This large analysis compared coded data and data from prevalence surveys; it found coded data overall significantly underreported the rate of hospital acquired pressure ulcers, compared to prevalence surveys, but the data was so variable that some hospitals performed better on prevalence surveys and some performed better on coded data. This study questions the validity of using coded hospital acquired pressure ulcer data for public reporting and value based purchasing (abstract).
“We Need Creative Solutions” When I read or hear the sentence above, I think of one thing and one thing only. The solution is long in coming, involves input from multiple parties, has no obvious fix, is costly–in either money or time, and we undergird it by a whopper of a collective action problem. How […]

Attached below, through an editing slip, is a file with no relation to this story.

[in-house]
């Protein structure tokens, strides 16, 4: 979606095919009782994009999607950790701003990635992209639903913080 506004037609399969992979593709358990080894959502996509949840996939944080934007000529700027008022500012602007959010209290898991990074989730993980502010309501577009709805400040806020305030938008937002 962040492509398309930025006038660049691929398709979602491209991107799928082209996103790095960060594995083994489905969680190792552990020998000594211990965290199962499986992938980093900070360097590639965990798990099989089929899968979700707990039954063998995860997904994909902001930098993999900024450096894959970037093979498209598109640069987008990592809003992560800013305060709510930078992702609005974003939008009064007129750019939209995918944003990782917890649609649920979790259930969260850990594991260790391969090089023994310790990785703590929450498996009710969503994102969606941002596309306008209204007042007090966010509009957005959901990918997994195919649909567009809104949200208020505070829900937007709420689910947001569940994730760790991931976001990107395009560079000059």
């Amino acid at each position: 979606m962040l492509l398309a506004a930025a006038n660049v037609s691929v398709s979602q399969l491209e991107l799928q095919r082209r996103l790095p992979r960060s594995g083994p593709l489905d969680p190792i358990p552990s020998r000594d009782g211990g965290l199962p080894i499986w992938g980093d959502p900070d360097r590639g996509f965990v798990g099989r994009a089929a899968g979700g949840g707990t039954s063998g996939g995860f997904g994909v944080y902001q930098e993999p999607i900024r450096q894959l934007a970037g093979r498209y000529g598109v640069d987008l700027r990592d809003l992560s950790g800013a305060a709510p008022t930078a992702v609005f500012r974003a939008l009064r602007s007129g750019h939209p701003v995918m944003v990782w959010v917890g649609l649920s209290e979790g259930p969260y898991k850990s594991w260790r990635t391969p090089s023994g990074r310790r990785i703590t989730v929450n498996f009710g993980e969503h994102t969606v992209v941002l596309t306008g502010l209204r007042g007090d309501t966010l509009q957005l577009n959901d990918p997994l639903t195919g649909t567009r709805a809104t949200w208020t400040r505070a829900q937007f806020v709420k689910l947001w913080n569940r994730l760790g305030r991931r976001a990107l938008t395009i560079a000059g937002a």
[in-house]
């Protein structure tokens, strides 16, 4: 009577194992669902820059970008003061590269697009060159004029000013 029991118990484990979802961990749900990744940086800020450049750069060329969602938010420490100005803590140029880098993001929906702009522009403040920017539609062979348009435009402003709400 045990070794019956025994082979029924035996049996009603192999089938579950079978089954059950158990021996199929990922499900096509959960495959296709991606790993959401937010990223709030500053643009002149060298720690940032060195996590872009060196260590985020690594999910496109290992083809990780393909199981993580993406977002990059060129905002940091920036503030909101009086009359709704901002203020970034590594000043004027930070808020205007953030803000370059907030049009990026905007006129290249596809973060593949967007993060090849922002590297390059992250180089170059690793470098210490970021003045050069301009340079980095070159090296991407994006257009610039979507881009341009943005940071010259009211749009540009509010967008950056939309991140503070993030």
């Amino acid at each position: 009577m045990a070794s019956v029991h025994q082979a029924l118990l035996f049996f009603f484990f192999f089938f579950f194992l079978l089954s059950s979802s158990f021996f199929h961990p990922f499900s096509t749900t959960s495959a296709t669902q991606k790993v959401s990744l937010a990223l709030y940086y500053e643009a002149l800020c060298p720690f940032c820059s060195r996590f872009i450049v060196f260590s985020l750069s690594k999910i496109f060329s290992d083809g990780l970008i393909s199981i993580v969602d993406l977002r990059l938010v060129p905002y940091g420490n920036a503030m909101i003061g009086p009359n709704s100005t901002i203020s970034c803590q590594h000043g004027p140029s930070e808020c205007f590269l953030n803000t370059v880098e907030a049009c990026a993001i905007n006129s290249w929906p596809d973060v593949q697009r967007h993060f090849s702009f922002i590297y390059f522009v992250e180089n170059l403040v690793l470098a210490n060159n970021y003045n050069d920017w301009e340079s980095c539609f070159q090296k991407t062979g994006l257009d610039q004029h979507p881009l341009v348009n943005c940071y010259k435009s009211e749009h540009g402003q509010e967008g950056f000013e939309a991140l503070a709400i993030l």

By: Win Whitcomb, MD, MHM Hospitalist groups have been among the highest volume participants in Medicare’s Bundled Payments for Care Improvement (BPCI) demonstration project, initiating almost 200,000 episodes representing over $4.7B in spending since the model began1. On January 9, the Centers for Medicare and Medicaid Services (CMS) announced BPCI’s follow-on model, ‘BPCI Advanced’,2 which starts […]
Last week I was in Dunkin’ Donuts and noticed something odd—although the oddness did not strike me immediately. The woman who was serving me could have been my grandmother. Ditto that when I was at Home Depot in the lighting aisle yesterday. And ditto it again in Walmart this morning. I would never dream of […]